What do you see the benefit is in SDG organizations collaborating?

The SDGs are deeply intertwined, so organizations that are working towards one of the SDGs inevitably impact others. Collaboration between SDG organizations isn’t just supportive, it’s essential. As I mentioned earlier, SOA is focused on SDG 14, but we need partners surrounding us. Agricultural runoff can damage marine ecosystems. People without enough food overfish as a last resort. Our next generation needs education to increase their resiliency to the challenges ahead. These are all parts of other SDGs, but they are essential to sustainable oceans. My alternative to the Tragedy of the Commons is the Participatory Commons. A global commons in which we each focus on what we care about most with the intent to create a world we are proud of being a part of.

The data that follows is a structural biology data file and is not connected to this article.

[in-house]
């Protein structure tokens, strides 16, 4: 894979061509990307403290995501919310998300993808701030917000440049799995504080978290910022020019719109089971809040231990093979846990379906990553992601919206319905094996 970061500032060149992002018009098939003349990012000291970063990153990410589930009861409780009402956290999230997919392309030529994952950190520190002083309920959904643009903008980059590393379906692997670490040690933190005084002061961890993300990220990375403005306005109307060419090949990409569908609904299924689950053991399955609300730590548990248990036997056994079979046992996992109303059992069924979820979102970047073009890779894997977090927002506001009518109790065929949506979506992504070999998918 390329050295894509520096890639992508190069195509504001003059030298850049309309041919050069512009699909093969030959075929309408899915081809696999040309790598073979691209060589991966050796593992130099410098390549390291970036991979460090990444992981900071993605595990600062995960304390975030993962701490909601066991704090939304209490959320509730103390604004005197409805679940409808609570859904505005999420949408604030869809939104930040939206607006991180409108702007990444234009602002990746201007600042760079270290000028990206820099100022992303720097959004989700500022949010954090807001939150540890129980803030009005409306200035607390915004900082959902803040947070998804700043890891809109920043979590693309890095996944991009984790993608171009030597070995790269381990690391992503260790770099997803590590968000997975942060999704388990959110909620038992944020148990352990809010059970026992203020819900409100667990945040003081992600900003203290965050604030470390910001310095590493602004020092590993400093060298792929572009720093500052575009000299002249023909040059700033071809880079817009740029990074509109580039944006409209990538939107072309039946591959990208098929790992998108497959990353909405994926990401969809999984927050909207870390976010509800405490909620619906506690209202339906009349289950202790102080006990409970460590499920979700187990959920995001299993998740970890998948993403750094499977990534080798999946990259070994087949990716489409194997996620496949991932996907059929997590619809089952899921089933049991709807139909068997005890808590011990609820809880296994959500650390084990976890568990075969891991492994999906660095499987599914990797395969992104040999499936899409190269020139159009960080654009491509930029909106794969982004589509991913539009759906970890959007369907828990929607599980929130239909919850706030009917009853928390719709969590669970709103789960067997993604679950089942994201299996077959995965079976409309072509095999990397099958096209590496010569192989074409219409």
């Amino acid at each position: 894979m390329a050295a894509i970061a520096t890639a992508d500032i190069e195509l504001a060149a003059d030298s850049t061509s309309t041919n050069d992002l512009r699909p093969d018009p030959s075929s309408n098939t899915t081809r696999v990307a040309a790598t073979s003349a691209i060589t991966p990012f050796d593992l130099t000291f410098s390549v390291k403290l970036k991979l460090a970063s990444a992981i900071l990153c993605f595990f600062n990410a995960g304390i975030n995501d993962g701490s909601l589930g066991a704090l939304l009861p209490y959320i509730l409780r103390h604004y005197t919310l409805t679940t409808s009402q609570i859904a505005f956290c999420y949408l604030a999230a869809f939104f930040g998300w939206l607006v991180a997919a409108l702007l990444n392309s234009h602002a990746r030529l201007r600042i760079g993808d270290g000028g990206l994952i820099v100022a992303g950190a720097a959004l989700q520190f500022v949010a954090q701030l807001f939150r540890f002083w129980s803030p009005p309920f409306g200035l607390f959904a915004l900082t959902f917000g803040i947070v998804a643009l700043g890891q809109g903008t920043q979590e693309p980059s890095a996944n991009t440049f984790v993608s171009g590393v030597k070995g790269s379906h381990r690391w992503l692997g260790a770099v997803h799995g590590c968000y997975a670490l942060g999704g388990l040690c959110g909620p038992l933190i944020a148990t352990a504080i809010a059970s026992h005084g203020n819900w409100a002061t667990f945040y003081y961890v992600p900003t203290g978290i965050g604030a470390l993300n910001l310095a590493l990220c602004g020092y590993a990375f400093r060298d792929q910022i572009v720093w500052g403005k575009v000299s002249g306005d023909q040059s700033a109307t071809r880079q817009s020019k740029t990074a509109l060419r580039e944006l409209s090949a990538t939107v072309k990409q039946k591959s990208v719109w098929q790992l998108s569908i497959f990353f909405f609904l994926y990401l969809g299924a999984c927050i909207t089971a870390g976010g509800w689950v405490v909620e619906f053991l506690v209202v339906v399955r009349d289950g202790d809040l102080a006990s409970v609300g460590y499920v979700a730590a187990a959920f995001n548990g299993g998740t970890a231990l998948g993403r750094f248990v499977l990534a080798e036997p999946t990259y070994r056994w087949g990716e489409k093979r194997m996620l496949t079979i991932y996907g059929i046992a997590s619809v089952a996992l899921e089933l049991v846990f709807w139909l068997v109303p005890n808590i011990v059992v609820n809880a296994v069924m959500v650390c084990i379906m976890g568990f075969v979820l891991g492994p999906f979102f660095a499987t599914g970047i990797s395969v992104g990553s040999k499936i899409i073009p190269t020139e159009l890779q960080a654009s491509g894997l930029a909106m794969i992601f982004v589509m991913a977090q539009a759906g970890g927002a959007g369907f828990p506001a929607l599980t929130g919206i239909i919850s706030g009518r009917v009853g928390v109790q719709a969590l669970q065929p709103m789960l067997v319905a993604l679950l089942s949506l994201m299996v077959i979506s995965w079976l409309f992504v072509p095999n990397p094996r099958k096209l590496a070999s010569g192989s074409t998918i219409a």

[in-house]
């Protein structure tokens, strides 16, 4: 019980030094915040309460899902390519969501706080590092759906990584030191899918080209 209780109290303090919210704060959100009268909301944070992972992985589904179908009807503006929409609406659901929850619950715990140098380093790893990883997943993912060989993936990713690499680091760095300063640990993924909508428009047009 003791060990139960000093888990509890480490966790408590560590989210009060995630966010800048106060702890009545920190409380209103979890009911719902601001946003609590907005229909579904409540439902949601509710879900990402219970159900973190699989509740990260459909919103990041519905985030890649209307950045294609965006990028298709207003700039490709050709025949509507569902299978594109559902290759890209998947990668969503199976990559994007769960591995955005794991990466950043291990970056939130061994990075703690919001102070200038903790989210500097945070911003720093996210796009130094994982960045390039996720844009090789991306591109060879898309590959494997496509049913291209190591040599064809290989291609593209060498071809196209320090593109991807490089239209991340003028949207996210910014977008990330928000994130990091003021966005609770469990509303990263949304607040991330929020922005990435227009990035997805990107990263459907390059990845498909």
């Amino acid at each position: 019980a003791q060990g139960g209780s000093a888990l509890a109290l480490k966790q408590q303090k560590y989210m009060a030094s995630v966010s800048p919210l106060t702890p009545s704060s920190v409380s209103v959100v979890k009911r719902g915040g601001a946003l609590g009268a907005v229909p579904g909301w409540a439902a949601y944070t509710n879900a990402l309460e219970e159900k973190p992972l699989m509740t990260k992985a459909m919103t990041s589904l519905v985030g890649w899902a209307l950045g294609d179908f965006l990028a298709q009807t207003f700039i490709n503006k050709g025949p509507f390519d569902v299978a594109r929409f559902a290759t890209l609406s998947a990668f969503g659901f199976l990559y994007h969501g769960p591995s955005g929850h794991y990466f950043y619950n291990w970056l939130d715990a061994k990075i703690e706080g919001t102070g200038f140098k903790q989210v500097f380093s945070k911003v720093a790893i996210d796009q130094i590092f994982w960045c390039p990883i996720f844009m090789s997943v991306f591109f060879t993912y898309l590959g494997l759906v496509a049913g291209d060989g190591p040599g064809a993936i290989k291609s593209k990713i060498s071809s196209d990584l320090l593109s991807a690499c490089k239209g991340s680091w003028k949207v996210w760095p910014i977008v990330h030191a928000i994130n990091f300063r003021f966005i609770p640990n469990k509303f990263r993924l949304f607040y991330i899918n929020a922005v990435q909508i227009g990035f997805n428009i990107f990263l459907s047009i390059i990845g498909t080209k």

Do you have any other thoughts that you want to share?

AI reflects humanity. For humanity to prepare, create, and effectively engage with AI, we need to focus on decreasing our cognitive dissonance (the state of having inconsistent thoughts, beliefs, or attitudes). SOA, and the Climate movement as a whole, advance that work through helping people discover their connection with the planet and taking actions that benefit all beings.